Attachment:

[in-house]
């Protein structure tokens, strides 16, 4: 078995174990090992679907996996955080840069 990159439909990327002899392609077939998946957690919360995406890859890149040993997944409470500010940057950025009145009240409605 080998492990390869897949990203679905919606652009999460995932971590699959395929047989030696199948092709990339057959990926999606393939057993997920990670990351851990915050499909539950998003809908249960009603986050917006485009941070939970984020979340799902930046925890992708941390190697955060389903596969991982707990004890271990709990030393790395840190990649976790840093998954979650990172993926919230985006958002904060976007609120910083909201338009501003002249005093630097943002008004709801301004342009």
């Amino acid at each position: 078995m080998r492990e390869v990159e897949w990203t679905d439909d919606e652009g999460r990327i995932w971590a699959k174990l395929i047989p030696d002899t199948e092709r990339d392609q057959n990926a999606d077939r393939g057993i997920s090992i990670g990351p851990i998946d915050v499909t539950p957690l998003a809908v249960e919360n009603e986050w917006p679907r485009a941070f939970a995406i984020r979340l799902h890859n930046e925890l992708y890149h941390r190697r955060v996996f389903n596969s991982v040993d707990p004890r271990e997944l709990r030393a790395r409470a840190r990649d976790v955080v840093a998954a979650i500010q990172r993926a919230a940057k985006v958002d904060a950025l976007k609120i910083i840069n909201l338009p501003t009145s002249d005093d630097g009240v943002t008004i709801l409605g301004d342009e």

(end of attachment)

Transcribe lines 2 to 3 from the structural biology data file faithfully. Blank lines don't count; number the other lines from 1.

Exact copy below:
């Protein structure tokens, strides 16, 4: 078995174990090992679907996996955080840069 990159439909990327002899392609077939998946957690919360995406890859890149040993997944409470500010940057950025009145009240409605 080998492990390869897949990203679905919606652009999460995932971590699959395929047989030696199948092709990339057959990926999606393939057993997920990670990351851990915050499909539950998003809908249960009603986050917006485009941070939970984020979340799902930046925890992708941390190697955060389903596969991982707990004890271990709990030393790395840190990649976790840093998954979650990172993926919230985006958002904060976007609120910083909201338009501003002249005093630097943002008004709801301004342009």
């Amino acid at each position: 078995m080998r492990e390869v990159e897949w990203t679905d439909d919606e652009g999460r990327i995932w971590a699959k174990l395929i047989p030696d002899t199948e092709r990339d392609q057959n990926a999606d077939r393939g057993i997920s090992i990670g990351p851990i998946d915050v499909t539950p957690l998003a809908v249960e919360n009603e986050w917006p679907r485009a941070f939970a995406i984020r979340l799902h890859n930046e925890l992708y890149h941390r190697r955060v996996f389903n596969s991982v040993d707990p004890r271990e997944l709990r030393a790395r409470a840190r990649d976790v955080v840093a998954a979650i500010q990172r993926a919230a940057k985006v958002d904060a950025l976007k609120i910083i840069n909201l338009p501003t009145s002249d005093d630097g009240v943002t008004i709801l409605g301004d342009e």